1 month ago

Byrne gets additional Austal ship added to FY21 NDAA, joins Brooks and Rogers in advancing key defense bill

All three of Alabama’s U.S. House of Representatives members who sit on the House Armed Services Committee voted to advance the Fiscal Year 2021 National Defense Authorization Act (NDAA) out of committee on Wednesday night.

Rep. Bradley Byrne (AL-01) touted an amendment he added to the bill that authorizes $260 million for the construction of an additional Expeditionary Fast Transport (EPF) vessel at Austal USA’s plant in Mobile.

Rep. Mo Brooks (AL-05) sent out a statement alerting the public to negotiations on which he had worked that helped authorize millions in military aviation funding that would benefit Redstone Arsenal and the military community in North Alabama.

Rep. Mike Rogers (AL-03) stated that he was “pleased the bill included several provisions to support the further set up of the Space Force, as well as language to further the use of commercial satellite capabilities and to prioritize the hypersonic and ballistic missile tracking space sensor.”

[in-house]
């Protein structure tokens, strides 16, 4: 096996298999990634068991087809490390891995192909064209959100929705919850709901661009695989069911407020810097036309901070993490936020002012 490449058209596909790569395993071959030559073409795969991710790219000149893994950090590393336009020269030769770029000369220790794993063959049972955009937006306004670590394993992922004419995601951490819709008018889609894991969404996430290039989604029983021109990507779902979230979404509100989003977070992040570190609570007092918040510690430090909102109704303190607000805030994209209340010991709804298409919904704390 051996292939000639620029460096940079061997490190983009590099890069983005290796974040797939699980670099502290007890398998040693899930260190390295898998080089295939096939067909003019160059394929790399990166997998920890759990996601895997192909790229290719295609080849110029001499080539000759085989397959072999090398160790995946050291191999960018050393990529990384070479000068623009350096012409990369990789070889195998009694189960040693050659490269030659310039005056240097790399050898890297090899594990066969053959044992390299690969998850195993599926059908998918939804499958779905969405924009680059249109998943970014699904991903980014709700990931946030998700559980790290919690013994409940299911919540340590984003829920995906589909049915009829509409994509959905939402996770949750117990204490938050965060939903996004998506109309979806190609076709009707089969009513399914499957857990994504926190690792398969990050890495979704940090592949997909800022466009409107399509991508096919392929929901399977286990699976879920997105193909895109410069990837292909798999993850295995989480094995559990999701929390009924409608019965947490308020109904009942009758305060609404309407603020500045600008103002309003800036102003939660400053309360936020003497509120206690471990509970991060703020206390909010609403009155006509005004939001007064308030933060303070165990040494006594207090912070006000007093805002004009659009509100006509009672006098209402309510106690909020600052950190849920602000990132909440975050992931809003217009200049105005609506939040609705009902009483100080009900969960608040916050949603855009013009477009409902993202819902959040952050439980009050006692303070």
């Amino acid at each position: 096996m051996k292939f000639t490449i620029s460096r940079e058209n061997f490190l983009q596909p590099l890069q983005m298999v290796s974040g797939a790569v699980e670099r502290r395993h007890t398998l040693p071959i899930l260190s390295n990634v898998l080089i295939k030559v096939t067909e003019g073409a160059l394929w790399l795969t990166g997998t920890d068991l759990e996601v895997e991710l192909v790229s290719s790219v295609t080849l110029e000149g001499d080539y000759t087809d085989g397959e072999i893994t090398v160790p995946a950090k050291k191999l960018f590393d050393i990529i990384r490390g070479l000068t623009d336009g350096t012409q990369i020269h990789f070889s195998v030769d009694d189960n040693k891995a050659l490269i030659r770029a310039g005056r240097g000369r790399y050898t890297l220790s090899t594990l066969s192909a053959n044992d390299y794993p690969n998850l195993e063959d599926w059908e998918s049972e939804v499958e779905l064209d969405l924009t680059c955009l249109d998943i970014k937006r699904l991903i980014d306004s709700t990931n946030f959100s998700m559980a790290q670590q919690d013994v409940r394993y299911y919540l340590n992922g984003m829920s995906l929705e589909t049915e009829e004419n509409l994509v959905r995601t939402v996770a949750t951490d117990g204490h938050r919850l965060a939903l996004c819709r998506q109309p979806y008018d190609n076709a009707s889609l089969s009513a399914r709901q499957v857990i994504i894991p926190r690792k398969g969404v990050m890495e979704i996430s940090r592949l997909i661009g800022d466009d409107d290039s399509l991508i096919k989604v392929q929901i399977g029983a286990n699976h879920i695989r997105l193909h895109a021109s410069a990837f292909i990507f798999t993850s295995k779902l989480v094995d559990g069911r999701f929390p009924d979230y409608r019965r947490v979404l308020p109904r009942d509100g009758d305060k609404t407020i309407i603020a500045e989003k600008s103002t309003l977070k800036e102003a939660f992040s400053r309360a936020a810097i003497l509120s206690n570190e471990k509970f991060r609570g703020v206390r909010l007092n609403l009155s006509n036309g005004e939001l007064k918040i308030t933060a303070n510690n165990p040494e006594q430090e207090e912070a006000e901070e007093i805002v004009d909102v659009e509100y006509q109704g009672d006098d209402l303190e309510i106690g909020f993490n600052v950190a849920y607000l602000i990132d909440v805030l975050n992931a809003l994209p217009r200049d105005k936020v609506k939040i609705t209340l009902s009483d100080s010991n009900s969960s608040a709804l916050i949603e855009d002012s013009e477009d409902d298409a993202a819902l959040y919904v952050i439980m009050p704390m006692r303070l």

All three congressmen expressed some reservations with the bill, which was controlled by the committee chairman, Rep. Adam Smith (D-WA).

The committee ultimately advanced the bill on a vote of 56-0.

Rogers was the most forthright in his frustrations, saying on Thursday, “This is not the bill I would have written… I have particular concerns about the shortsighted change to the national emergency authority. I shared my strong opposition with this provision because it would upend the progress President Trump has made to help secure our border.”

However, he added that he did “appreciate the hard work of Chairman Smith and Ranking Member Thornberry to get us to this place.”

On the subject of the additional ship authorized to be built at Austal, Byrne commented, “It is great news for Southwest Alabama and our entire nation that the committee accepted my amendment to authorize the construction of an additional EPF at the Austal shipyard in Mobile.”

“Passage of this amendment acknowledges the critical role the 4,000 men and women at Austal Mobile play in supporting our nation’s military readiness and moving us closer to our goal of a 355-ship fleet,” Byrne continued.